“A forgettable and bland romance-drama clichés of two wounded souls.”
Safelight, a directorial debut by writer-director Tony Aloupis, is a montage of drama clichés. Featuring archetypal tragic characters, it is essentially about two troubled souls who find solace and healing in each other.
The movie is set in a 1970s Southern California desert town. Charles (Evan Peters) is a 17-year-old timid and crippled boy. Born with a deformed foot, he was abandoned by his mother when he was still two. While presently taking care of his terminally ill dad (Jason Beghe), Charles also works at a truck stop convenience store owned by amusing, thrice-divorced Peg (Christine Lahti). On top of that, he is constantly bullied by a trio on his way home from school. Charles take comfort in photography, made possible with a camera inherited from a brother he lost to Vietnam.
Charles is attracted to Vicki (Juno Temple), a gentle and kind-hearted 18-year-old hooker who is fond of sporting heart-shaped sunglasses. Constantly physically and verbally abused by boyfriend-turned-to-pimp Skid (Kevin Alejandro), she is rescued by Charles with a baseball bat during an encounter one night. This leads to a tacit friendship between the two.
When a photography contest is launched at Charles’ school, Vicki offers to take him to different lighthouses in California, a subject which Charles wanted to take pictures of. Their weekend excursions soon involve each other’s family. While Vicki impresses Charles’ dad, Charles help her reconnect with her mother and sisters. However, a disagreement breaks between the two and Skid comes in to take back what is his.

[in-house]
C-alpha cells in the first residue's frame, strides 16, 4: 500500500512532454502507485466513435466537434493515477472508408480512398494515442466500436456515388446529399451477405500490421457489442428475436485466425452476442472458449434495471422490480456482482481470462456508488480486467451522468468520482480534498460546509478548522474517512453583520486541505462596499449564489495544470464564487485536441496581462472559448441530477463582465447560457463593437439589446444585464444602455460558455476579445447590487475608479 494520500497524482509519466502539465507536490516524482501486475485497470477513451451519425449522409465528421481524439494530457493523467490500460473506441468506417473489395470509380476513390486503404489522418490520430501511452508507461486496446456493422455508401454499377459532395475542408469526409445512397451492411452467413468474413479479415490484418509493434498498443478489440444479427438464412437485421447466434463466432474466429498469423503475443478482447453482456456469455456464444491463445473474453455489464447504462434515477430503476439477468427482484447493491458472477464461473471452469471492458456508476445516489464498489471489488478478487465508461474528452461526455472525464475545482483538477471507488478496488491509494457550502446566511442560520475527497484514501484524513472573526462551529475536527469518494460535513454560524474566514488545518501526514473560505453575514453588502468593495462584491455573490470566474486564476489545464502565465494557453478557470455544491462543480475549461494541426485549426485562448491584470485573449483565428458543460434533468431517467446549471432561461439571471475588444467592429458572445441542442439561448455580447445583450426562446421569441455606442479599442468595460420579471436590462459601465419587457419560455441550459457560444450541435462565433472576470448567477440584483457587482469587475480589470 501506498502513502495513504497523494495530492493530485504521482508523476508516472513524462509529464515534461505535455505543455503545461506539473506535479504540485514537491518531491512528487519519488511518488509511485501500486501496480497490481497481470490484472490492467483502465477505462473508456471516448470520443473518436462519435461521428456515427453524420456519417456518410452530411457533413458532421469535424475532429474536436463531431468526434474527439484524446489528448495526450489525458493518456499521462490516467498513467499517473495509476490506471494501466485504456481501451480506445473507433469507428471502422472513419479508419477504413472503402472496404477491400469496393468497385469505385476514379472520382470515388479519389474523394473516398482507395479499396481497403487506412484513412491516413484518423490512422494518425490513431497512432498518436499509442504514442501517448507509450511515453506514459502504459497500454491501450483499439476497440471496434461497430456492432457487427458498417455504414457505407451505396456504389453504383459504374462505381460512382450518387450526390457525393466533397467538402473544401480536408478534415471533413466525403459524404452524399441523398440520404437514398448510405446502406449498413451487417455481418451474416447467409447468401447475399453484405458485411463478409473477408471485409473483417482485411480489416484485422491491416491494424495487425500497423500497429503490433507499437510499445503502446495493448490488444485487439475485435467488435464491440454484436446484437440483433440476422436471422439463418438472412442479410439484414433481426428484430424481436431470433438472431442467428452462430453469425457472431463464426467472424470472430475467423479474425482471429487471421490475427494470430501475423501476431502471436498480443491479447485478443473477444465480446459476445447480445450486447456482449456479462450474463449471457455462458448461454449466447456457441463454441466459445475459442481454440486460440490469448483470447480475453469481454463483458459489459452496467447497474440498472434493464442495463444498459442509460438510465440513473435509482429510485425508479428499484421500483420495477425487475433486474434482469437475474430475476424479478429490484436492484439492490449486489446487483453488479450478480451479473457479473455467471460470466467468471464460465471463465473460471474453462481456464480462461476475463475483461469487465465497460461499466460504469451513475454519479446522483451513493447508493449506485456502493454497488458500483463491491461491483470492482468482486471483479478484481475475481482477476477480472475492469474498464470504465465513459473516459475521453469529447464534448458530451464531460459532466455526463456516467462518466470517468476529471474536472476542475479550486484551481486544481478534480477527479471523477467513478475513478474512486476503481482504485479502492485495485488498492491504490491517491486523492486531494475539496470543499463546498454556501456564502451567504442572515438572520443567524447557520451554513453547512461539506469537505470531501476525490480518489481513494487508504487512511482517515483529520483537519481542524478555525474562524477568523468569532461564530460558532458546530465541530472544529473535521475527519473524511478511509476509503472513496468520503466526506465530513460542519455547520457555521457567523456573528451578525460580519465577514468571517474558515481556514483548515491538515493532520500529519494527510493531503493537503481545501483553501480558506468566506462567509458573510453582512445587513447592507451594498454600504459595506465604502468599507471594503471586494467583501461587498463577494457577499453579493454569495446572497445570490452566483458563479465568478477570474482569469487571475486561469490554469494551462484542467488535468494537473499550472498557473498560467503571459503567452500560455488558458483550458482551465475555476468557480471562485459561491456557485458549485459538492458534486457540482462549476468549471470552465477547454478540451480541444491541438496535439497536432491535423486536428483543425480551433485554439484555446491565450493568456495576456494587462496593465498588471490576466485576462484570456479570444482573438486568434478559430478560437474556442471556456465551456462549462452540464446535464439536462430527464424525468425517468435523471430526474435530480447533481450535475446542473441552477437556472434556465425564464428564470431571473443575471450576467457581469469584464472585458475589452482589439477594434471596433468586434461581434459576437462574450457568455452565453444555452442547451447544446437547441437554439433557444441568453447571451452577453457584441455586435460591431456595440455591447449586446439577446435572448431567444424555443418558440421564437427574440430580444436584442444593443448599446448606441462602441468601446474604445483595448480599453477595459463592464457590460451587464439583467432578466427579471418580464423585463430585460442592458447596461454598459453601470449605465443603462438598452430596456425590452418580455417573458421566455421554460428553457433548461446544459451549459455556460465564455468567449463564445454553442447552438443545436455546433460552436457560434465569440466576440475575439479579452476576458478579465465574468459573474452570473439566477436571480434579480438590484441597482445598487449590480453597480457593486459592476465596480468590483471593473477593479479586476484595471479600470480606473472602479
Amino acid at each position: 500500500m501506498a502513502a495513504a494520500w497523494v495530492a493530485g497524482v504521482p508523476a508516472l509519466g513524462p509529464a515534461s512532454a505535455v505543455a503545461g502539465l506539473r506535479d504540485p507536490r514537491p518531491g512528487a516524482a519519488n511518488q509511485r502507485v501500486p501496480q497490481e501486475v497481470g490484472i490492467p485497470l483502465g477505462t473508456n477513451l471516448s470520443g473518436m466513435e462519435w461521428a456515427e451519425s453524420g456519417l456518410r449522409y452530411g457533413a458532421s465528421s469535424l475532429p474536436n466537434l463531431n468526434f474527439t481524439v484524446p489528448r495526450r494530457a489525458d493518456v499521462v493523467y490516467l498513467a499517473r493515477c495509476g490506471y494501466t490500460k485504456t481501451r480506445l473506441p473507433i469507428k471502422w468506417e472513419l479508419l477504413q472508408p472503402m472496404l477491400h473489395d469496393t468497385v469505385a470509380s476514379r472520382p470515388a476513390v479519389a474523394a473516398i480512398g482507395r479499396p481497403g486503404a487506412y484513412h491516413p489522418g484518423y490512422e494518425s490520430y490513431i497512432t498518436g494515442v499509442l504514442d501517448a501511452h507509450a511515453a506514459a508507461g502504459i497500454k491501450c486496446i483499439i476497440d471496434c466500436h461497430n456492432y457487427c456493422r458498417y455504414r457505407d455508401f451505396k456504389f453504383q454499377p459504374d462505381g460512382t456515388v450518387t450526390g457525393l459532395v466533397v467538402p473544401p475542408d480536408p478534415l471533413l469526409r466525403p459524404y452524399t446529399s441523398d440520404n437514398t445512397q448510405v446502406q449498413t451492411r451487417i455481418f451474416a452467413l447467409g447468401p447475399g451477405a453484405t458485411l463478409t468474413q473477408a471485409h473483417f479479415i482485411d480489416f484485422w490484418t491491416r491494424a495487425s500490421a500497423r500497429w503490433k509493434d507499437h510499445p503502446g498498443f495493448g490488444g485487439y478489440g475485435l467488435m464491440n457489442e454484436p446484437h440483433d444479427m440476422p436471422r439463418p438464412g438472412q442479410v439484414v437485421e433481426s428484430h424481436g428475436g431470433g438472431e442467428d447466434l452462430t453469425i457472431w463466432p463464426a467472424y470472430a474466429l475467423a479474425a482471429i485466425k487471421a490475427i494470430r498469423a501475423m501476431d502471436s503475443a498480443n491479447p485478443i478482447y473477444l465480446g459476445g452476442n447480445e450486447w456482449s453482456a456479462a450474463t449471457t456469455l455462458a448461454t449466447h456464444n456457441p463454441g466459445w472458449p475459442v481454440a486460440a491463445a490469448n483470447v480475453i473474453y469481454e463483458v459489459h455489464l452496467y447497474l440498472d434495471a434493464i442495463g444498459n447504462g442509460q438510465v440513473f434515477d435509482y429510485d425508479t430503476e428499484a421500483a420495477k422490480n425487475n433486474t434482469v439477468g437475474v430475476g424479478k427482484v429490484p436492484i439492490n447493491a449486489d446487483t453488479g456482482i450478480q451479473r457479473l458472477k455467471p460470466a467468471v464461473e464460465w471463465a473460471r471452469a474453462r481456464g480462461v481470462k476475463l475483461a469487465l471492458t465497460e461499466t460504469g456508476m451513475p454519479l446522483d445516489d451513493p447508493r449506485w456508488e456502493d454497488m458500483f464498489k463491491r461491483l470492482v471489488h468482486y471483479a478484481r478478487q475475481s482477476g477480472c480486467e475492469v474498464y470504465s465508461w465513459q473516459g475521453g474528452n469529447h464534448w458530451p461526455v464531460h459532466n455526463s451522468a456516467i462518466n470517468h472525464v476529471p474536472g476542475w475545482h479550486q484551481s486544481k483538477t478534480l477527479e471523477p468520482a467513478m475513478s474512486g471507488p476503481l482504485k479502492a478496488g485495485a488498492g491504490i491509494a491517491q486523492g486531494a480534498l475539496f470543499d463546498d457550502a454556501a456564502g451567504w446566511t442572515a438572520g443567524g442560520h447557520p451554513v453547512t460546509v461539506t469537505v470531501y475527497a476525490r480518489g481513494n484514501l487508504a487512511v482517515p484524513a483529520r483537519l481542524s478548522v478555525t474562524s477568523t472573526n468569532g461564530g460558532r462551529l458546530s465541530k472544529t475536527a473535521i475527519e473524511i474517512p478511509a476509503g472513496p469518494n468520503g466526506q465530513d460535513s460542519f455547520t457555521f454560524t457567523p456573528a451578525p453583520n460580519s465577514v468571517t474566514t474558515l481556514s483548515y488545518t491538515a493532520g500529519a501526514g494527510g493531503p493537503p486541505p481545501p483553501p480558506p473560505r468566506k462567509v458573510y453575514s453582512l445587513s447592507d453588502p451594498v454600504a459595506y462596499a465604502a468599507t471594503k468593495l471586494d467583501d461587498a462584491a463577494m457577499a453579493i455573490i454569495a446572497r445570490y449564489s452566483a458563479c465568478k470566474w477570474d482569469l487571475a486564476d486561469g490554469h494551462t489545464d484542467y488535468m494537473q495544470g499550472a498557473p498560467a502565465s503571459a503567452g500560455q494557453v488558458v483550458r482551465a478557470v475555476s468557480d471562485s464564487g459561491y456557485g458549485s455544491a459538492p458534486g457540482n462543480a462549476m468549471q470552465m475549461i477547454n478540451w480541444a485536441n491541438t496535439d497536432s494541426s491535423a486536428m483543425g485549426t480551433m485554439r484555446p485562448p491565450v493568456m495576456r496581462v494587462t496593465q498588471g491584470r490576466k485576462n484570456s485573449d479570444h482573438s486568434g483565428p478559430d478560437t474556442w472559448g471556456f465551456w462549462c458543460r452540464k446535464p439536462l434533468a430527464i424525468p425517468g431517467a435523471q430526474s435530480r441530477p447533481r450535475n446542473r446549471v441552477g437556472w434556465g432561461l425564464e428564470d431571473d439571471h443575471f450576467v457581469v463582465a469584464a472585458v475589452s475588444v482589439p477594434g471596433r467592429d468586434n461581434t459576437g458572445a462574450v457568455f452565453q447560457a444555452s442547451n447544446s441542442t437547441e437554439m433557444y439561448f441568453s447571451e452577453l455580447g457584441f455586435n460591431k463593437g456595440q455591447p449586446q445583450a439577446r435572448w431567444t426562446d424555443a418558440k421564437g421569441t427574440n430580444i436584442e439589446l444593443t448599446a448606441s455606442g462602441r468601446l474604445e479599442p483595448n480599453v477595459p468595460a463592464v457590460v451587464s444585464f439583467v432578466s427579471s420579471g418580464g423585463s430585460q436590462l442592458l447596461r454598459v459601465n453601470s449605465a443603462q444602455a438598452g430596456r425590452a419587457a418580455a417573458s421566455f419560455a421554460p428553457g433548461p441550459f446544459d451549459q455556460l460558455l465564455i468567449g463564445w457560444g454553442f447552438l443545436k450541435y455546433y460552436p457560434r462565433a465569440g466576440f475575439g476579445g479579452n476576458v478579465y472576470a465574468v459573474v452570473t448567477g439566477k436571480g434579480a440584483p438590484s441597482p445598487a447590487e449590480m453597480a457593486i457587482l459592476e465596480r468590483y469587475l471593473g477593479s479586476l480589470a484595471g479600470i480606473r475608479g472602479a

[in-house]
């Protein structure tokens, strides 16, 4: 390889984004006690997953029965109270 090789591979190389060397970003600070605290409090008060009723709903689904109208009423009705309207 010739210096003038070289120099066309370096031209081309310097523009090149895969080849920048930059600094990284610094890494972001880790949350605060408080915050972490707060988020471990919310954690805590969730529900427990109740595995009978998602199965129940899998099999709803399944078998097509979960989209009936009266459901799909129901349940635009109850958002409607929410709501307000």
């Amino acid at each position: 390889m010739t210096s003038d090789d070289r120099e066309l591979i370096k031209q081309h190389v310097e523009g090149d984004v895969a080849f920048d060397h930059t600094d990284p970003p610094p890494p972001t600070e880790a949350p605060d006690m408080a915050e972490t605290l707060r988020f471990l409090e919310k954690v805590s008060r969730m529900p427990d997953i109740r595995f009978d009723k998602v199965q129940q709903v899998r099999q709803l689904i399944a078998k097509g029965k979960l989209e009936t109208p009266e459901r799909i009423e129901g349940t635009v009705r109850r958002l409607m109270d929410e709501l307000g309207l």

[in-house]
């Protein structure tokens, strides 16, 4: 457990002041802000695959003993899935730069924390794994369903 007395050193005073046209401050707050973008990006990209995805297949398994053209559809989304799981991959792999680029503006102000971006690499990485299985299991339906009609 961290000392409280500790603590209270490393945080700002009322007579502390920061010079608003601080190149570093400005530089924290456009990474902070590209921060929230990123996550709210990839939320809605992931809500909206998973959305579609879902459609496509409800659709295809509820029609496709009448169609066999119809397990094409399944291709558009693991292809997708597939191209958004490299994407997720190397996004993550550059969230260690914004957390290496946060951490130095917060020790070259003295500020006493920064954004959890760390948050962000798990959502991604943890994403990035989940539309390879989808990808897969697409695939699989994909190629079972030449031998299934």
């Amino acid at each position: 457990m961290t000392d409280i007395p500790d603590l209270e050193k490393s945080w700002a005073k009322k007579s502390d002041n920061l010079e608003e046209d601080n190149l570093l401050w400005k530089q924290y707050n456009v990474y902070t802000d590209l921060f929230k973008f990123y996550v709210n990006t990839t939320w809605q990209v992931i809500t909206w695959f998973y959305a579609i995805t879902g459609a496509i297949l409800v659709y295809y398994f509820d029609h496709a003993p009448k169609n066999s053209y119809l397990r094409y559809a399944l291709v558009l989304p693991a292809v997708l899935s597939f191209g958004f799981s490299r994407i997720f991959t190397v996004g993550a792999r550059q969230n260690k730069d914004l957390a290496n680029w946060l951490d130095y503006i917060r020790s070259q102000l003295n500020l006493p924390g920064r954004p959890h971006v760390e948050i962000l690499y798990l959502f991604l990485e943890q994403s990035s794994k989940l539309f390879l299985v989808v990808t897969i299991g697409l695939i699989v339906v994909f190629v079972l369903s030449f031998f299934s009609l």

Safelight is a depressing and frustrating movie. Both the plot and the characters are poorly developed. Its slow, bland and low-key story is filled with clichés – from wounded major characters to over-maniacal love triangle and to its highly-predictable kind-of-accidental-gunshot ending. It is also uneven as it feels unsure what to do next. It does not put extra efforts in establishing the romance between the two as all dramatic and romantic elements, after being started, are suddenly ignored and put aside. It does not pay due attention to the sexual undercurrents between them, possibly leading to a coming-of-age story arc for Charles and to a satisfying journey of love for Vicki.
Form beginning to end, the film circles around the idea of finding healing to the two wounded souls. Apparently, every action and conversation must always imply the healing factor. So what results is that the actions and mostly dialogues are forced and unnatural. This is very apparent when dying dad leaves some words of wisdom to his promising son. Hearing those overused lines is cheesy and torturous.
The film’s few good points are its nice photography and solid acting from its capable actors. Although they have no chemistry, both Peters and Temple sensitively played their moments and projected tenderness and vulnerability. They are good character actors and their best moments are their quiet scenes together. While Alejandro overplayed but still looked genuinely terrifying, Lahti and Beghe lent effective support to the younger stars.
With its depressing atmosphere and frustrating plot, Safelight is excruciating to watch. The committed performance of its cast is not enough to salvage the movie.